STEPHEN PASTEL: He had an amazing run of singles, songs like “Can You Please Crawl Out Your Window?” and this particularly. One of those really bitter, jaded lyrics. There was definitely a change in Dylan, though, if you compare him in Don’t Look Back to Eat The Document. In the latter he’s just really cold, this amphetamine lunatic going around with his pal, the two of them like a brainy Beavis and Butthead. I’ll never forget that horrible scene where he tries to buy this girl from her boyfriend, it makes you cringe.
MARC ‘LARD’ RILEY: I’m not sure why but I seem to be drawn to Dylan’s most caustic efforts when cherry-picking his oeuvre. In an ideal world, if you were to look up the word ‘contempt’ in any dictionary a copy of this 1965 single would drop out. So cutting – so witty – AND SO YOUNG! Of all the people I admire I’d have to say that Bob is the one I’d least like to meet.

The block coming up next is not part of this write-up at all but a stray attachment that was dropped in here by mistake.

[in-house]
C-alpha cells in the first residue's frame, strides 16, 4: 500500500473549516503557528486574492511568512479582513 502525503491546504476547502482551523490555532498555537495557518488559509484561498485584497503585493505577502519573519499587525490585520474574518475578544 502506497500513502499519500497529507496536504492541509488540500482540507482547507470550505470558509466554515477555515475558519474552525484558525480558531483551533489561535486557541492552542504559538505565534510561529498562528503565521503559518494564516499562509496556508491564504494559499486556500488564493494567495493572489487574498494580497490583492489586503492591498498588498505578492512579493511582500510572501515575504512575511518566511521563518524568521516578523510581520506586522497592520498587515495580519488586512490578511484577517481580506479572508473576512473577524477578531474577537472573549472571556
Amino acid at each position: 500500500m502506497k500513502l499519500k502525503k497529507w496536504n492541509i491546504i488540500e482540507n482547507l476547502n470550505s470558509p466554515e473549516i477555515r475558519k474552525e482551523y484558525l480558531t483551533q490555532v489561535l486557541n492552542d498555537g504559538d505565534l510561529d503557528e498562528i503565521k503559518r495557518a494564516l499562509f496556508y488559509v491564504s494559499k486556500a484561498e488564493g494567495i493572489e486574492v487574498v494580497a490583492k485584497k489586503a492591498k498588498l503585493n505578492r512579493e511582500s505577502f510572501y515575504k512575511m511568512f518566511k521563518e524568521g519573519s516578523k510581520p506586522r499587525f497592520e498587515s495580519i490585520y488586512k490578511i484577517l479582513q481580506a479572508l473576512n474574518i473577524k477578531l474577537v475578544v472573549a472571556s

11 It’s All Over Now, Baby Blue
From Bringing It All Back Home (March 1965)
BRYAN FERRY: I am very partial to Dylan’s songs – it’s the lyrics, really, the imagery. They’re always compelling and interesting to me, and very poetic. “Yonder stands your orphan with his gun/Crying like a fire in the sun/Look out, the saints are comin’ through/And it’s all over now, Baby Blue.” Beautiful images. The “seasick sailors”, the “reindeer armies”, the “vagabond who’s rapping at your door”. What have I brought to it on my own version? Very little, probably, other than enthusiasm and inspired amateurishness! This song sets the tone for my new album in the same way you might say “A Hard Rain’s A-Gonna Fall” did for These Foolish Things, years ago. And it’s nice to start an album with a goodbye song!